John_t_wombat1983: hav teh leed astronot say "i iz sick of all dese snakes on dis godam spaceship!"
The US's Obama-prompted human spaceflight review has opened its doors to public participation. A dedicated website allows the unwashed masses to keep tabs on the independent committee's ruminations and chip in their two bits' worth. The site invites comments and suggestions which might help chairman Norman Augustine and his " …
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There are currently no alternatives to rocket engines for achieving orbital velocity outside of the atmosphere. Acceleration within the atmosphere is severely limited by atmospheric friction. Even with fancy hybrids, the vast majority of acceleration happens in a vacuum, and that means rockets. A cylindrical tank with engines on the end is the simplest way to do this.
Leaving aside the ignorance of the fact that the Russians have already, in fact, "done it first" (some of their Kosmos satellites were powered by nuclear reactors, Kosmos 954 causing a bit of a diplomatic oopsie when it came down in northern Canada) trying to chide NASA to be more aggressive in developing space nuclear power is hardly idiotic. For any trip to the outer solar system, nuclear power is pretty much necessary (sun power drops off as distance from the sun squared making solar panels unwieldy and chemical power just doesn't have the needed oomph), for power needs larger than an RTG (nuclear battery) can supply, this pretty much leaves you with a reactor as the only way of supplying the energy needed.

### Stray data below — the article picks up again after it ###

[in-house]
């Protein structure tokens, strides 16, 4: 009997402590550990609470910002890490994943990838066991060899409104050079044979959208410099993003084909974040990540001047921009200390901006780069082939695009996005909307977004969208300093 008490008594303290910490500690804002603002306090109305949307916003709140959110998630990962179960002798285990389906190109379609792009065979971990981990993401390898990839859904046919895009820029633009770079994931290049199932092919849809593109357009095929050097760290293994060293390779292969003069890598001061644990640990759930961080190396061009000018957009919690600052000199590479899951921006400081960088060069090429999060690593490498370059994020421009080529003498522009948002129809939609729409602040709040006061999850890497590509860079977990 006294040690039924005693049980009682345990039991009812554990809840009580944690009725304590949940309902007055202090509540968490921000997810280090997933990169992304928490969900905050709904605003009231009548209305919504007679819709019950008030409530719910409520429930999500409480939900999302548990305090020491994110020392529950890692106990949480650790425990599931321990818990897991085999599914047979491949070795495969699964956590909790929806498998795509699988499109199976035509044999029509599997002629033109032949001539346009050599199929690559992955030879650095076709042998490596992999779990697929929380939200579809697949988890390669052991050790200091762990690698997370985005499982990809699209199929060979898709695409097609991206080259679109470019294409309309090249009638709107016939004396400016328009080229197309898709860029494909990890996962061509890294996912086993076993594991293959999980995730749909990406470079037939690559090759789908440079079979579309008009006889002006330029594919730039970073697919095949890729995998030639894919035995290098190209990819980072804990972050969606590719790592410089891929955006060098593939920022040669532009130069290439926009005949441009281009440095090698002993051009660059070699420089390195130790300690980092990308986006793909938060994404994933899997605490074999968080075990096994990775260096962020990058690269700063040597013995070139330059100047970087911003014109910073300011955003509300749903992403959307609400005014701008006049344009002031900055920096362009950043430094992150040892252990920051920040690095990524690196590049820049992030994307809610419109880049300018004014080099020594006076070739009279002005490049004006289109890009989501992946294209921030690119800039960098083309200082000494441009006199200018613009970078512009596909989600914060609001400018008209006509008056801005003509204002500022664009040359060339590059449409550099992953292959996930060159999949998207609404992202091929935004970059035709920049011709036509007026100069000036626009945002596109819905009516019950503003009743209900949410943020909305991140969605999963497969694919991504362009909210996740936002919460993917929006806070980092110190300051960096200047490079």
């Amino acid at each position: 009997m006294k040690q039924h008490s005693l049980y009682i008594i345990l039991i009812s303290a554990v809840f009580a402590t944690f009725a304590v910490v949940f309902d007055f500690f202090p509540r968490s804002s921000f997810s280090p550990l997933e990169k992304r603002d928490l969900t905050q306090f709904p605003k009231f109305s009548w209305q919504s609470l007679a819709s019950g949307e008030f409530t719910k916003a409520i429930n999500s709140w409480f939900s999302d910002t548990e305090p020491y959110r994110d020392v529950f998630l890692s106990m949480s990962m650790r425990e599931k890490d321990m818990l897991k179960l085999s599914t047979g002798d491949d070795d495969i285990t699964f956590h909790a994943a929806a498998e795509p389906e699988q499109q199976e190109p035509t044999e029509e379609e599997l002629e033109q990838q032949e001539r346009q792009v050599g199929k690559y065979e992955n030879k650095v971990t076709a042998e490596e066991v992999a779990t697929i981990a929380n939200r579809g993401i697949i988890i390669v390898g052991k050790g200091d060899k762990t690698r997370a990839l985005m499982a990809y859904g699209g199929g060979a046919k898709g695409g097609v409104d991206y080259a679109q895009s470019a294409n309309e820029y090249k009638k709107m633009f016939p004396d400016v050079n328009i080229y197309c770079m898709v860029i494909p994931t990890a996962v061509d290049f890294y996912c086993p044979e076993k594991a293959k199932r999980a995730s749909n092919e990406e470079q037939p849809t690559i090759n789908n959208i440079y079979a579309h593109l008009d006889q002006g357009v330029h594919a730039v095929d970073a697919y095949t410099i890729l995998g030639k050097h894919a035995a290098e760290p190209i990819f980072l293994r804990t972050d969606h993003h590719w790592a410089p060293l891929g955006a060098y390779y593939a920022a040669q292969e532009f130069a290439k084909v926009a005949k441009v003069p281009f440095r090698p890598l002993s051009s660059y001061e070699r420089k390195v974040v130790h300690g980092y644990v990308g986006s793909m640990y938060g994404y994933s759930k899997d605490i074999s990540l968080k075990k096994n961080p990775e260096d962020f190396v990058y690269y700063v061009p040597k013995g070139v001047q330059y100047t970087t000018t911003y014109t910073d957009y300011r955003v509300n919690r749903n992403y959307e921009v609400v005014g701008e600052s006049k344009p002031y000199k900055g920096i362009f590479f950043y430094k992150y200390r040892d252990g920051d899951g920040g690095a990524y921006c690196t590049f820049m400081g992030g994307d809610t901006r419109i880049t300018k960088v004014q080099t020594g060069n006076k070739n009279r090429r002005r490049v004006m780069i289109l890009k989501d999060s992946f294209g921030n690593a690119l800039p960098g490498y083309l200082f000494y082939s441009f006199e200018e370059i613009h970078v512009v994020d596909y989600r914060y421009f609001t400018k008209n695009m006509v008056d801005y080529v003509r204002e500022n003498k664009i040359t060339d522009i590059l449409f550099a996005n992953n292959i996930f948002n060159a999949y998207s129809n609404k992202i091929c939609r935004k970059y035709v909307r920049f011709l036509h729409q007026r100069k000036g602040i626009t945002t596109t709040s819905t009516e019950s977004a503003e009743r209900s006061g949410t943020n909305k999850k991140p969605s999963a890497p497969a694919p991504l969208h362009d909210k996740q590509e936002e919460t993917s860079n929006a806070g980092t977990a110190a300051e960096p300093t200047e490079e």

Reactors are a compact, low mass, source of power in large quantity. If you pair this with a very efficient, but power hungry, reaction motor like VASIMR (a type of engine that I am rather impressed with) and you could end up *decreasing* the radiation exposure of a crew on a Mars mission, for example. How does using a reactor _decrease_ radiation exposure, you may ask?
Simple, first you make sure there is an adequate shield between the crew and the reactor and then a powerful enough VASIMR could decrease the needed flight time from months down to weeks, which (in turn) cuts down the Cosmic Ray exposure which could otherwise be a serious radiation hazard for the crew. Space testing a reactor design is an important thing to do before we can once again venture beyond Low Earth Orbit.